The Drudge Report, with its 30,000,000 page views per day, is probably the most widely followed news source on the web. The Drudge Report is not a financial news site, however, so when a financial news story grabs the Drudge headline, it means that the story has crossed over from just a financial news story to a mainstream news story. And when a financial news story crosses over into the mainstream media, it means that those that don't follow the market on a regular basis are suddenly following the market. This almost always occurs when the market (or economy, etc.) is going down and not up.
A little over a year ago last July, we created the Drudge Headline Indicator, which counts the number of days in which there has been a financial related Drudge headline over a rolling 50-day period. Looking at the chart below, you can see that peaks in the Drudge Headline Indicator have coincided with bottoms in the stock market over the last few years, making it a contrarian indicator as you would think. Unfortunately, you can't tell that a peak has occurred until after the fact, but once it starts to move lower, the market starts to move higher.
Late last summer, the economy and the stock market were front and center in the mainstream newsflow, because markets were roiled and sovereign debt problems in Europe and beyond were popping up on a daily basis. At its peak last August, there was a financial headline on Drudge on 22 of 50 days, which was higher than the high reached even during the 2008/09 financial crisis. But just as we saw following its peak in early 2009, the market bottomed and took off following the indicator's peak last August.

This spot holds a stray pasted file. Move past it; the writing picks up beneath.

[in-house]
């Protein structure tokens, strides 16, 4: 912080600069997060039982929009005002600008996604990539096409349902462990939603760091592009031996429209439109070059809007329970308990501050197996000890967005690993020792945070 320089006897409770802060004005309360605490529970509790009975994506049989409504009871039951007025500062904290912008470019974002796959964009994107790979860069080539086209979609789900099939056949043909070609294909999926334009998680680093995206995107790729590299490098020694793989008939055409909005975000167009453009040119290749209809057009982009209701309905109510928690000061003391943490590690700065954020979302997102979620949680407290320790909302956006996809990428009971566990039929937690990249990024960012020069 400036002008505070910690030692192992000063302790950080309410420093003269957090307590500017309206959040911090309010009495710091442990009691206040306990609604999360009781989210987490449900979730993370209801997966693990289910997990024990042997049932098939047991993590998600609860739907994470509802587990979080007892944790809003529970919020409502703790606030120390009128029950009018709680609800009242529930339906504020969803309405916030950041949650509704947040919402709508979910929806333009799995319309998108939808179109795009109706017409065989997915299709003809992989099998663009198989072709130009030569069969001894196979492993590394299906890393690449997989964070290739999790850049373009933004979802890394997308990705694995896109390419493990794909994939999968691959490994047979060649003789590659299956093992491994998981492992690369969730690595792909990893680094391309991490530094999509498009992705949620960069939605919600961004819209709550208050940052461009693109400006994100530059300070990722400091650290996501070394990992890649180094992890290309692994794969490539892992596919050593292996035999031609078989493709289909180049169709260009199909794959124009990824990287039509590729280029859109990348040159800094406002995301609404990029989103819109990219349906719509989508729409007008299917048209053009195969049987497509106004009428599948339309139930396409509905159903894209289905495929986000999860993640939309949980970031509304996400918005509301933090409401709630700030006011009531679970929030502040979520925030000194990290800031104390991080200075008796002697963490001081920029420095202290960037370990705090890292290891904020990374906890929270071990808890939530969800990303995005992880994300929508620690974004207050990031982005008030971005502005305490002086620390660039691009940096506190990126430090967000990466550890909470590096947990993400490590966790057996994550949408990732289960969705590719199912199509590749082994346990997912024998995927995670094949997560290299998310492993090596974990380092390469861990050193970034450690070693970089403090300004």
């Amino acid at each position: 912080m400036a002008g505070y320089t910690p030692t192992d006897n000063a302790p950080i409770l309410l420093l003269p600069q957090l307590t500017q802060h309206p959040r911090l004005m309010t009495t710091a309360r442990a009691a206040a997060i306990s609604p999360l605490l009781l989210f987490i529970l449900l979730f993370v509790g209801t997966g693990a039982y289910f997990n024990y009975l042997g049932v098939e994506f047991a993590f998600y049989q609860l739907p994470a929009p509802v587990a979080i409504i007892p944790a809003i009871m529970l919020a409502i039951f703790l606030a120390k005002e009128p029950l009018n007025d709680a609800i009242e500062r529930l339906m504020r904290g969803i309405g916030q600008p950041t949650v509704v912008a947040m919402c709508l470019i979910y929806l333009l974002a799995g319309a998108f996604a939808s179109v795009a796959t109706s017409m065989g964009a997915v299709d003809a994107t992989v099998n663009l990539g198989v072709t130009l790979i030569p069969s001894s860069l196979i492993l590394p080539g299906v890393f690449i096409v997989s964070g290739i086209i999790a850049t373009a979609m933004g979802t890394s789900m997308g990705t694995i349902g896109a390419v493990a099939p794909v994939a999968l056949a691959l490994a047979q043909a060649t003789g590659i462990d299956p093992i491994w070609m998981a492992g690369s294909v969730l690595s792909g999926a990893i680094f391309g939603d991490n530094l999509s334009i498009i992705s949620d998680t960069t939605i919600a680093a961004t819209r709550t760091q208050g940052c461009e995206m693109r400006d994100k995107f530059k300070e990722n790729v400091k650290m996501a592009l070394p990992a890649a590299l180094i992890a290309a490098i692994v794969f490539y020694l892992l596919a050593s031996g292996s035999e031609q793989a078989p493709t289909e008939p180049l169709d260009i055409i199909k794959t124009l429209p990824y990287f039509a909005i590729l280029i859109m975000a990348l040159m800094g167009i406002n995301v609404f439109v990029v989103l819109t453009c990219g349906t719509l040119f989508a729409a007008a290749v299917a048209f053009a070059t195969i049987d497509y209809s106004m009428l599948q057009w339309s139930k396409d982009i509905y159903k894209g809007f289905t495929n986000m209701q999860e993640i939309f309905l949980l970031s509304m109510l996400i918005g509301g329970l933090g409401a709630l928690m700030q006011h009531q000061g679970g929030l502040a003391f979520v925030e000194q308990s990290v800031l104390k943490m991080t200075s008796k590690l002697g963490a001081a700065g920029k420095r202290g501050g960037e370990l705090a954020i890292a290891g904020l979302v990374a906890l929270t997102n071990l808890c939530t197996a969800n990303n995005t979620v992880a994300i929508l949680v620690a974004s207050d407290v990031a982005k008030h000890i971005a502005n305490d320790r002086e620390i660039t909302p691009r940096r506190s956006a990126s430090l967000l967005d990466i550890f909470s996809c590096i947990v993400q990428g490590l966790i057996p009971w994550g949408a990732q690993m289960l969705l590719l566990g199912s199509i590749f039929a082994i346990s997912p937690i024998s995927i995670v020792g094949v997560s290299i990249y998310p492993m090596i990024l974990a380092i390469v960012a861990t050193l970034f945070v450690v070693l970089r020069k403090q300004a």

So where does the Drudge Headline Indicator stand now? As shown in the chart, this June, the indicator reached the highest level we've ever seen at 24 (24 of the prior 50 days). This came right when Europe and the US were hitting their summer lows. The indicator is currently well off its highs now that the market is moving higher once again, but at 14, it still has room to fall.
We've now seen two periods where the Drudge Headline Indicator has eclipsed its highs from the financial crisis, when things were much much worse than they are today. In our view, the financial crisis was a game changer that has caused the mainstream media and the average reader to follow the market more closely. The reader is also much more skeptical of any rallies because of the damage that two 50%+ declines over the last ten years has done. And every time the market has a little correction, thoughts of 2008/09 still creep into the minds of investors. It's likely going to take quite a long time for market sentiment to return to pre-crisis levels, and for bulls, this is a good thing. As we said in our original Drudge Headline report, the market climbs a wall of worry, and when investors become too confident that things are all fine and dandy, it's usually time to sell. Fortunately, an overconfident investor is still a long way off from now.
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